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Planeta Imaginario - 2012 - "Optical Delusions"

(78:12, Cuneiform Records)



1.  Collective Action 10:16
2.  The Garden of Happy Cows 9:40
3.  Xarramandusca 11:36
4.  Good Luck My Friend 1:45
5.  Angioma 3:50
6.  Scalpel 0:45
7.  Hemangioma 3:09
8.  Introduction to Sidewalk Licker 2:37
9.  Sidewalk Licker 8:00
10. Imperfect Purity 4:15
11. Pure and Imperfect Art Element 6:21
12. Imperfect Persuasive Element 2:40
13. The Sea and Later the Sun and the Reflection 13:18


Marc Capel – organ, el. pianos, synthesizers
Dimitiris Bikos – fretless bass
Natsuko Sugao – trumpet 
The-Hien Trinh – trombone 
Alfonso Munoz – saxophones 
Vasco Gomes – drums, percussion
Guillem Serra – French horn (1, 2, 5, 6, 7) 
Pablo Selnik – flute (9 to 13)
Two more saxophonists

Prolusion. The Spanish ensemble PLANETA IMAGINARIO reliably releases one album every four years, each succeeding one considerably lengthier than its predecessor. Comprised of thirteen tracks, “Optical Delusions” is their third outing, the other two being “Biomasa” from 2008 and “Que Me Dices” from 2004.

Analysis. The title of this all-instrumental album instantly calls up that of the piece concluding its predecessor, Optical Delusions of a Bipolar Bear, a multi-stylistic monster deploying both Rock- and Metal-In-Opposition, Zeuhl and a few other genres as its components (all of which are in evidence on the group’s debut effort as well). There’s nothing of the kind here, however, as the ensemble – which no longer includes a guitar player – has refrained from almost all its initial musical influences in favor of just one, Jazz-Fusion, although quasi-symphonic Art-Rock still retains its significance in places. Anyhow, most of the music is fairly deep and is fully structured, skillfully executed by each of the band’s six members (along with a couple of guest musicians in most cases). The three tracks that the album begins with, Collective Action, Xarramandusca and The Garden of Happy Cows, run for 31+ minutes, and are all glaringly progressive. If the first two of them contain more jazz-rock arrangements than quasi-symphonic ones, more frequently evoking Return To Forever or Weather Report than National Health or Camel (at its jazziest, circa “Moonmadness”), the latter works the other way round, often bringing to mind early ‘70s Van Der Graaf Generator, exploring a ‘dark matter’ with a unique juxtaposition of symphonic and jazzy features, at times fully eliminating the border between the genres. The last two of the pieces each also has some free jazz- and space fusion-evoking moves respectively, and as to the former ones, this is the only place on the album for a wild freak-out with solos coming in from seemingly every direction. The instrumentation in all cases combines a fine, rich balance of electric (pianos, organ and bass) and acoustic (trumpet, trombone, saxophones and drums) sounds, spread out over the sonic palette in such a way that each musician has his own space for maneuver within while still interacting with the others. All of the players are skilful, and while the brass ones more often provide unison and related leads than differently vectored ones, evoking Joe Zawinul & Co in places, keyboardist Marc Capel provides sharp interjections which, depending on the situation (so to speak), are similar to Chick Corea or Dave Stuart or Pete Bardens – when he plays organ in the latter case. However, the comparisons often wear out, and then new territory is discovered. Dimitiris Bikos on fretless bass excels within improvisational confines, but also feels comfortable when providing the low end along with drummer Vasco Gomes. The brass musicians’ playing is often dense and layered, which is no surprise, considering that there are three of them in the band, plus one of the guest saxophonists appears on most, if not all, of the tracks. Alfonso Munoz is the most impressive of them, particularly when starting on his solo flights. As the recording progresses, the music becomes less intricate (Imperfect Purity, and also the two badly-titled pieces, Angioma and Hemangioma, are particularly representative in this respect), though both of the other semi-epics, Sidewalk Licker and The Sea and Later the Sun and the Reflection, stay not too far from (or, rather, pretty close to) the above three ones, despite the fact that the band at times operates in the realm of ballad-like melodic Jazz Rock. The other tracks are all different in style. Scalpel and Imperfect Persuasive Element never leave the domain of Jazz Rock, mainly brass-driven. The latter tune, the most orchestral in the set, has in places an obvious New Orleans (the city that jazz was born in) big-band feel to it. Pure and Imperfect Art Element begins and unfolds only featuring a male voiceover in Spanish to the ‘accompaniment’ of an alarm-clock. Two minutes later the track takes the shape of space music, but only within its second half does it assume that of a fully-fledged Space Fusion. Finally, Good Luck My Friend and Imperfect Persuasive Element are both brief pieces of quasi-symphonic music for piano.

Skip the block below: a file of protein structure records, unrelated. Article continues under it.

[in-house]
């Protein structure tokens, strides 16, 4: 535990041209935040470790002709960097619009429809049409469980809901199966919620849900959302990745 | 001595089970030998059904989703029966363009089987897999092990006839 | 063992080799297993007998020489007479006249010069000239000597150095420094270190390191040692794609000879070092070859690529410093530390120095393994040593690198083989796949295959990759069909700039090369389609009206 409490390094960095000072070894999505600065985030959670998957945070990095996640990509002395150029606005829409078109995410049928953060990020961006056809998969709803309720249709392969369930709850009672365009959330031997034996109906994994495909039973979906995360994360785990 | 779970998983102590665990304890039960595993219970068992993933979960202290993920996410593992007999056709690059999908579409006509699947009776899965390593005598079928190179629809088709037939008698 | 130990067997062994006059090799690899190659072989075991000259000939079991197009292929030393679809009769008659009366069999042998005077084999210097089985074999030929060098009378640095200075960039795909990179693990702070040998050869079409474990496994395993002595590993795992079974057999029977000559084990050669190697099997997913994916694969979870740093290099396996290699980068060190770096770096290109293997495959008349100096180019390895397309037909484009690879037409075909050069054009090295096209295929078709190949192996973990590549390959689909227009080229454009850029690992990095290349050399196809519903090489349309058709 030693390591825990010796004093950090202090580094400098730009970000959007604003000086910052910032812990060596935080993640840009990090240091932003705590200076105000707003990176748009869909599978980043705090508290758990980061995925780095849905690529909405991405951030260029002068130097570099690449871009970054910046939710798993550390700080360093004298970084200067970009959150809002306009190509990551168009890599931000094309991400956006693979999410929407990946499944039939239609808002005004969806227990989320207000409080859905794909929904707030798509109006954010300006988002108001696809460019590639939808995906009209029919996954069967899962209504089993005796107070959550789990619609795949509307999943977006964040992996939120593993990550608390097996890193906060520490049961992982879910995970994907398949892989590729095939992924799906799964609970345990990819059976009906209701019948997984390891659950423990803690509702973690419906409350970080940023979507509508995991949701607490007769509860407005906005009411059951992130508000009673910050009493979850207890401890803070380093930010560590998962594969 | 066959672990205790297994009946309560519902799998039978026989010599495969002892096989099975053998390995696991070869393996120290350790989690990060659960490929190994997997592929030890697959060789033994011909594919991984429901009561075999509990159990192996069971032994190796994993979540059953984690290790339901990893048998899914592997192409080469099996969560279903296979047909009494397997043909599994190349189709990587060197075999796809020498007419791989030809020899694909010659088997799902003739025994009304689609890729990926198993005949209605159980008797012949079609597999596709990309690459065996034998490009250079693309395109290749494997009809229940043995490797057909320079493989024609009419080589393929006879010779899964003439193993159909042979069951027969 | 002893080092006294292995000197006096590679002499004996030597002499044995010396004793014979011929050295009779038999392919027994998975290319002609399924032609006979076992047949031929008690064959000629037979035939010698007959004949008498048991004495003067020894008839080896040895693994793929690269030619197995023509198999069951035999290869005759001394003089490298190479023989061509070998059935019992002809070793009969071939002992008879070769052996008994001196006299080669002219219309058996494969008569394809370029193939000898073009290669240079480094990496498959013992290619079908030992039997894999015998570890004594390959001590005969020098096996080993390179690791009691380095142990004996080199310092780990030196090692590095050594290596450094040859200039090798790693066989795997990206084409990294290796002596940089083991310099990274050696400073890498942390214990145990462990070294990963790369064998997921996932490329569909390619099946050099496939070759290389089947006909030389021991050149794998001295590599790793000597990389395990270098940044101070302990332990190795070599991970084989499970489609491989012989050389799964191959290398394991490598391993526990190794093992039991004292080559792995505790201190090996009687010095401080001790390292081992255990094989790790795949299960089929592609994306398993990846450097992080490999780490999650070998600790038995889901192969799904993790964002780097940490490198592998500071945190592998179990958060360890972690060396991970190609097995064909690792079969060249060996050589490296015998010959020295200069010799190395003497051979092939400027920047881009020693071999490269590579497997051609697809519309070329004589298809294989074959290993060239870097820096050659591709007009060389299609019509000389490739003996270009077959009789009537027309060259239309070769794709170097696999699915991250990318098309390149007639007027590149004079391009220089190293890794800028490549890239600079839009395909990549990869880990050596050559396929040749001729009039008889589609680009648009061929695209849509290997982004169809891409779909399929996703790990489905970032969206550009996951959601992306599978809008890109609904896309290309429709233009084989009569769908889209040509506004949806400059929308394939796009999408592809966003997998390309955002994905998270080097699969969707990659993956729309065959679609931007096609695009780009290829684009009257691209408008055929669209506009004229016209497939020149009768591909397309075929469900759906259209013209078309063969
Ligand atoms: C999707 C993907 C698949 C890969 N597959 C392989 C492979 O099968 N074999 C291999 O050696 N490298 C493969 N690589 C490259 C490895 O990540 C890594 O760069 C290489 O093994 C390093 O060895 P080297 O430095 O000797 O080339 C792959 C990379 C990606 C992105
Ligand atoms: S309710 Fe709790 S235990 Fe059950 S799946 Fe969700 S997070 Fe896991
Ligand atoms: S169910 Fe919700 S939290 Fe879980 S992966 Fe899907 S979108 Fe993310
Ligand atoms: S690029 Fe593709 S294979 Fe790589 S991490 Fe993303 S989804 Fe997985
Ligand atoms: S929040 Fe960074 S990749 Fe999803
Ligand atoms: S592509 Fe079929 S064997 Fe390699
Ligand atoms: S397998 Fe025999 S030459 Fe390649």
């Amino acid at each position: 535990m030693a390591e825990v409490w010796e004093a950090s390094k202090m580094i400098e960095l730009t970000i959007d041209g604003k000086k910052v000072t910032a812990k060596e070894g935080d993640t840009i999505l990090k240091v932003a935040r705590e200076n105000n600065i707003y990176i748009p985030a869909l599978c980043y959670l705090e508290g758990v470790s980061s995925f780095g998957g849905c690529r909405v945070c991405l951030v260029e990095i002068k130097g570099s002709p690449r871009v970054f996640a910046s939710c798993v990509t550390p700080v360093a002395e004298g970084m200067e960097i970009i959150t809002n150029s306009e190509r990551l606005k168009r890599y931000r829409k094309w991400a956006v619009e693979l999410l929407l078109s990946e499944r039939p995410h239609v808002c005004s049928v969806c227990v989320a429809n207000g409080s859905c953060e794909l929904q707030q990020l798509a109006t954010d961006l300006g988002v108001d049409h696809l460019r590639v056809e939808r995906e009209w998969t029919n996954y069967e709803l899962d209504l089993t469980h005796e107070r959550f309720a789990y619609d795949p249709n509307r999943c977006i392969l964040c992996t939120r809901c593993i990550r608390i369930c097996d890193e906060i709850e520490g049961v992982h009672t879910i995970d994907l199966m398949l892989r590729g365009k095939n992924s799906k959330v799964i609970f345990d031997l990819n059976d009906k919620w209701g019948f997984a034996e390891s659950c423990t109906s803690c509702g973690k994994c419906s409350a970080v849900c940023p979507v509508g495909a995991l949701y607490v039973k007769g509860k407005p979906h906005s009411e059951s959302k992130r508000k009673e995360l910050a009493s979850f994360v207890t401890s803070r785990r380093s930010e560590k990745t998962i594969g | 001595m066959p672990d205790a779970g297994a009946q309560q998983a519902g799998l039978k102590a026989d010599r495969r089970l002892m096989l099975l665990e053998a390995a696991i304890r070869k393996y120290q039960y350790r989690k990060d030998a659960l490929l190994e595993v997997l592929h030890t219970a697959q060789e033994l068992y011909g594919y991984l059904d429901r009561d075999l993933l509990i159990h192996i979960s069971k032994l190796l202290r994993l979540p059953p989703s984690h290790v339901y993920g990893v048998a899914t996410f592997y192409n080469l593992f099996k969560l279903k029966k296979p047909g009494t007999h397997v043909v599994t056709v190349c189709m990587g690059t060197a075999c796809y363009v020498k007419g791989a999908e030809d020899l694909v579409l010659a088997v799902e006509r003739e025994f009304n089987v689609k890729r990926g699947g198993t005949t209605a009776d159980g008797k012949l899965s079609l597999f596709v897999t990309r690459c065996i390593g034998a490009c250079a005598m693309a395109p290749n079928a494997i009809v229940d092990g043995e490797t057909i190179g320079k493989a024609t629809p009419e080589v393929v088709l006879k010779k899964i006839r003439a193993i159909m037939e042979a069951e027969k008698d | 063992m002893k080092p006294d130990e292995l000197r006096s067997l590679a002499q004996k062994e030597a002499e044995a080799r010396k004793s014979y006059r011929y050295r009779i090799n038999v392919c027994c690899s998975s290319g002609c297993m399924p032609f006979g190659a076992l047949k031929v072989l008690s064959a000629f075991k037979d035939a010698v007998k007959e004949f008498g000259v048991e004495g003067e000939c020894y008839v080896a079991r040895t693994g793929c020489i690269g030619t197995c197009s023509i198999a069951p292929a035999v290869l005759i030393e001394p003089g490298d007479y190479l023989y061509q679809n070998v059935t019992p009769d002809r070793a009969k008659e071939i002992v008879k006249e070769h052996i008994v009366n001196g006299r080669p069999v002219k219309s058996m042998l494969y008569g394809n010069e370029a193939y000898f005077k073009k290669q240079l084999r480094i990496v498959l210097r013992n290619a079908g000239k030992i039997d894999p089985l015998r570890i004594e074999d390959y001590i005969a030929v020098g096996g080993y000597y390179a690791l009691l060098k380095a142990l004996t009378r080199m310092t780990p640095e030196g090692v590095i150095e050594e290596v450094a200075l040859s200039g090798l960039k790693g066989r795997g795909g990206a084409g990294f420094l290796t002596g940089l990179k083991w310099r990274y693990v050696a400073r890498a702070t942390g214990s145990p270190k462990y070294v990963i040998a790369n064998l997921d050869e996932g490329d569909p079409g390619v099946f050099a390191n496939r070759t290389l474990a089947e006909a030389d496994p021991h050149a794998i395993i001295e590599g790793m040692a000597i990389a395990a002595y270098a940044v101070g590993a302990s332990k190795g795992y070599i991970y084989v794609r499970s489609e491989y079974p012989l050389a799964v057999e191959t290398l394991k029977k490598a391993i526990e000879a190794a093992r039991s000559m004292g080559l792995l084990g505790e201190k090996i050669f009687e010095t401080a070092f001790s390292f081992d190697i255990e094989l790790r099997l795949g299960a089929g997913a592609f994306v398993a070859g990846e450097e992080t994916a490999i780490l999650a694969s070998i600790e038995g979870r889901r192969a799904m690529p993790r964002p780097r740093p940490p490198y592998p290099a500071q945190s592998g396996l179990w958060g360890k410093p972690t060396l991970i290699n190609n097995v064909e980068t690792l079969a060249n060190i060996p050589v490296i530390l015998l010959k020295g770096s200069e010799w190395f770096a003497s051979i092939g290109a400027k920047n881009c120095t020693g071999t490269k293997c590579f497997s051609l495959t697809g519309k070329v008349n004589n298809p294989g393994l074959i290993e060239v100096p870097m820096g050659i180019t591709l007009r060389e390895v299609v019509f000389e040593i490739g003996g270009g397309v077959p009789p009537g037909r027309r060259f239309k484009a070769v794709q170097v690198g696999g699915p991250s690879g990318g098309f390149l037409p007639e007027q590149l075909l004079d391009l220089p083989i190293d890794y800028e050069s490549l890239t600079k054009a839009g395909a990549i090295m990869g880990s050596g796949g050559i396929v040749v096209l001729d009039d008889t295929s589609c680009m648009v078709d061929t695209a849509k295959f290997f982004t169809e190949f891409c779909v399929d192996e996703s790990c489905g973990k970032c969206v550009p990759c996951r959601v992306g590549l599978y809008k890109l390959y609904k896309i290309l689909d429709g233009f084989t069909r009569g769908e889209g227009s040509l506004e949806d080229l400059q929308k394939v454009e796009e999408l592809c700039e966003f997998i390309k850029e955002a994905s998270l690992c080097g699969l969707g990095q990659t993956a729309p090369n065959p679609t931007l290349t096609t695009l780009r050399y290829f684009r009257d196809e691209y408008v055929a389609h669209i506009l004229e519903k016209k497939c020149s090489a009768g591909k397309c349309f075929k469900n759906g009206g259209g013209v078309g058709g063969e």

Conclusion. This 78-minute album proves that its creators are one of the very best bands on the contemporary jazz-rock scene. However, while none of its tracks are weak, it appears as being overextended, a victim of the so-called CD factor to some degree. If only the longer, semi-epic compositions had been used, it would have run for 42+ minutes and would’ve been a masterpiece. In other words, you, fans of the genre, will only win if you get the disc.

VM=Vitaly Menshikov: January 5, 2012
The Rating Room

Related Links:

Cuneiform Records


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